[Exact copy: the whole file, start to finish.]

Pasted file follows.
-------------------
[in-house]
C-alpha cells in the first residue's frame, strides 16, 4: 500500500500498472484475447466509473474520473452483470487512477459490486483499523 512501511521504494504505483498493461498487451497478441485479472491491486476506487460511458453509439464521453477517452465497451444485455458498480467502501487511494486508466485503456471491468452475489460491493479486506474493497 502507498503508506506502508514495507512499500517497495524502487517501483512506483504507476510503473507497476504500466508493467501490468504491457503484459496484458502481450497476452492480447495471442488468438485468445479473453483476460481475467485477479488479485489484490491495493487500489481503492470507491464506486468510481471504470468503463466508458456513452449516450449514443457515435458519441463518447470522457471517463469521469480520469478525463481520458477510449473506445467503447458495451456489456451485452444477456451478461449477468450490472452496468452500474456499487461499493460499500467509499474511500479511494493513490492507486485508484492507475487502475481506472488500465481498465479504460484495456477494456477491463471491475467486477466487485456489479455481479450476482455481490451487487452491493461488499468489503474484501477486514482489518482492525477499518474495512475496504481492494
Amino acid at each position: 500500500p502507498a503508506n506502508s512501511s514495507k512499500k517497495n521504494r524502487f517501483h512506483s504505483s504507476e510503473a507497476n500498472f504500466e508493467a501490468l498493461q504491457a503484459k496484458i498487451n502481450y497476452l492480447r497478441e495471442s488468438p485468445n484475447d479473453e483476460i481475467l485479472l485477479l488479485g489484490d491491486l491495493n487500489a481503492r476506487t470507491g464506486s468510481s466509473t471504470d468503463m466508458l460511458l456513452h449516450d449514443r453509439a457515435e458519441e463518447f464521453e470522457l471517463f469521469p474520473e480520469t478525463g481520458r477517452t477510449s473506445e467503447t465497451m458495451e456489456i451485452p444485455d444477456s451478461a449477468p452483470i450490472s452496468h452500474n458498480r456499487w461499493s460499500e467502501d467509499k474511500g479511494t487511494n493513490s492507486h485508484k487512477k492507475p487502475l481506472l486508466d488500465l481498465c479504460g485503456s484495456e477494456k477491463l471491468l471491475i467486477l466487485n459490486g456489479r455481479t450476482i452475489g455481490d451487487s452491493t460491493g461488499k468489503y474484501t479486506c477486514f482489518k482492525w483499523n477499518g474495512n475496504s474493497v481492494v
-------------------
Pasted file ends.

[in-house]
C-alpha cells in the first residue's frame, strides 16, 4: 500500500500498472484475447466509473474520473452483470487512477459490486483499523 512501511521504494504505483498493461498487451497478441485479472491491486476506487460511458453509439464521453477517452465497451444485455458498480467502501487511494486508466485503456471491468452475489460491493479486506474493497 502507498503508506506502508514495507512499500517497495524502487517501483512506483504507476510503473507497476504500466508493467501490468504491457503484459496484458502481450497476452492480447495471442488468438485468445479473453483476460481475467485477479488479485489484490491495493487500489481503492470507491464506486468510481471504470468503463466508458456513452449516450449514443457515435458519441463518447470522457471517463469521469480520469478525463481520458477510449473506445467503447458495451456489456451485452444477456451478461449477468450490472452496468452500474456499487461499493460499500467509499474511500479511494493513490492507486485508484492507475487502475481506472488500465481498465479504460484495456477494456477491463471491475467486477466487485456489479455481479450476482455481490451487487452491493461488499468489503474484501477486514482489518482492525477499518474495512475496504481492494
Amino acid at each position: 500500500p502507498a503508506n506502508s512501511s514495507k512499500k517497495n521504494r524502487f517501483h512506483s504505483s504507476e510503473a507497476n500498472f504500466e508493467a501490468l498493461q504491457a503484459k496484458i498487451n502481450y497476452l492480447r497478441e495471442s488468438p485468445n484475447d479473453e483476460i481475467l485479472l485477479l488479485g489484490d491491486l491495493n487500489a481503492r476506487t470507491g464506486s468510481s466509473t471504470d468503463m466508458l460511458l456513452h449516450d449514443r453509439a457515435e458519441e463518447f464521453e470522457l471517463f469521469p474520473e480520469t478525463g481520458r477517452t477510449s473506445e467503447t465497451m458495451e456489456i451485452p444485455d444477456s451478461a449477468p452483470i450490472s452496468h452500474n458498480r456499487w461499493s460499500e467502501d467509499k474511500g479511494t487511494n493513490s492507486h485508484k487512477k492507475p487502475l481506472l486508466d488500465l481498465c479504460g485503456s484495456e477494456k477491463l471491468l471491475i467486477l466487485n459490486g456489479r455481479t450476482i452475489g455481490d451487487s452491493t460491493g461488499k468489503y474484501t479486506c477486514f482489518k482492525w483499523n477499518g474495512n475496504s474493497v481492494v